I have just got off a call with a potential R&D Tax Incentive applicant and realised that for many people, the R&D in the R&D Tax Incentive can still be confusing from an activity and expense point of view and what can and can’t be claimed.
This post sets out an exclusions list that relate to the R&D Tax Incentive.
1. Non Core R&D Activities
To be eligible for the Tax Incentive, you have to be undertaking a Core Activity. In one of the first Guidelines that AusIndustry released on the R&D Tax Incentive, there was a page on what are non core R&D Activities.
The list is as follows:
1. Market research, market testing or market development, or sales promotion (including consumer surveys).
2. Prospecting, exploring or drilling for minerals or petroleum for the purposes of one or more of the following:
a. discovering deposits;
b. determining more precisely the location of deposits; or
c. determining the size or quality of deposits.
3. Management studies or efficiency surveys.
4. Research in social sciences, arts or humanities.
5. Commercial, legal and administrative aspects of patenting, licensing or other activities.
6. Activities associated with complying with statutory requirements or standards, including one or more of the following:
a. maintaining national standards;
b. calibrating secondary standards;
c. routine testing and analysis of materials, components, products, processes, soils, atmospheres and other things.
7. Any activity related to the reproduction of a commercial product or process:
a. by a physical examination of an existing system; or
b. from plans, blueprints, detailed specifications or publicly available information.
8. Developing, modifying or customising computer software for the dominant purpose of use by any of the following entities for their internal administration (including the internal administration of their business functions):
a. the entity (the developer) for which the software is developed, modified or customised;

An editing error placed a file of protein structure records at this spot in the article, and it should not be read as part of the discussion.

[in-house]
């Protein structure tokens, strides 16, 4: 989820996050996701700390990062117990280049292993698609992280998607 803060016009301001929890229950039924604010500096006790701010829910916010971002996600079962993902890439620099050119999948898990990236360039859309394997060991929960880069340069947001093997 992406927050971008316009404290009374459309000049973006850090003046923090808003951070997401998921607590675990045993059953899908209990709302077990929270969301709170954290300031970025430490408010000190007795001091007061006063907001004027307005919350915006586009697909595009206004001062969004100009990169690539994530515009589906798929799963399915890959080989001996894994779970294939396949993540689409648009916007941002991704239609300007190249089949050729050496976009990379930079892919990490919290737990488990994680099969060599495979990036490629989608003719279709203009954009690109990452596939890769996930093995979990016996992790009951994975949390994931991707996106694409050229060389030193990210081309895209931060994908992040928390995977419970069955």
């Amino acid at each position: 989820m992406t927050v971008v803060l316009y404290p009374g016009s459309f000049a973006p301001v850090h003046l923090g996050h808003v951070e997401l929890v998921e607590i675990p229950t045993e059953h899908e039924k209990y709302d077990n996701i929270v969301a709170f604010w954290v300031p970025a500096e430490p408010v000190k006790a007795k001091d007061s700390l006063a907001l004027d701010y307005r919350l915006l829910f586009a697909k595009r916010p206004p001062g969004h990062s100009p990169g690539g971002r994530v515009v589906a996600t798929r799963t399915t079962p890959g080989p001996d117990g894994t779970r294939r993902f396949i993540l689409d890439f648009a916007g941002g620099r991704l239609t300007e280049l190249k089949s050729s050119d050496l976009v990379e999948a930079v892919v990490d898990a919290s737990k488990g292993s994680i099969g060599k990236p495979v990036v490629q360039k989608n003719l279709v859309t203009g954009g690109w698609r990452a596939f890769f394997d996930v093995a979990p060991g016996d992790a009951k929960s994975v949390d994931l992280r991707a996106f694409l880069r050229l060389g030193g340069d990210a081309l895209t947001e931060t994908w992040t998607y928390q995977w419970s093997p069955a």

b. an entity connected with the developer;
c. an affiliate of the developer, or an entity of which the developer is an affiliate.
2. Ineligible Expenses
The ATO has a list of ineligible expenses. These expenses are unlikely to have a link to R&D activities and would relate to general company operating or marketing expenditure that the company would undertake regardless of the R&D activities:
- advertising (for instance, of a company’s product)
- audit fees
- bad debts
- company establishment and other fees incurred under the companies code in relation to the administration of the company
- costs incurred in preparing taxation returns
- decline in value of a depreciating asset
- directors’ fees
- distribution and selling expenses
- employee benefits such as canteen and recreational facilities
- entertainment expenses
- grounds and garden maintenance costs
- insurance premiums on matters unrelated to R&D such as loss of profits and product liability
- legal expenses not associated with any approved research project, for example, legal expenses for a patent search before undertaking a research project or in taking out a patent after a successful project
- patents and trademarks in marketing a new product or technology, or as a result of R&D activity
- rent paid for premises that are not used in R&D activities
- salaries, associated costs and on-costs of support staff not linked with R&D activities and of staff employed in areas such as distribution, sales, marketing and debt collection
- tender costs.
3. Ineligible Expenditure
There is also ineligible expenditure which cannot be notionally be deducted under the R&D Tax Incentive:
- interest expenditure (within the meaning of interest in the withholding tax rules)
- expenditure that is not at risk
- core technology expenditure
- expenditure included in the cost of a depreciating asset (decline in value notional deductions may apply however)
- expenditure incurred to acquire or construct a building (or part of a building or an extension, alteration or improvement to a building).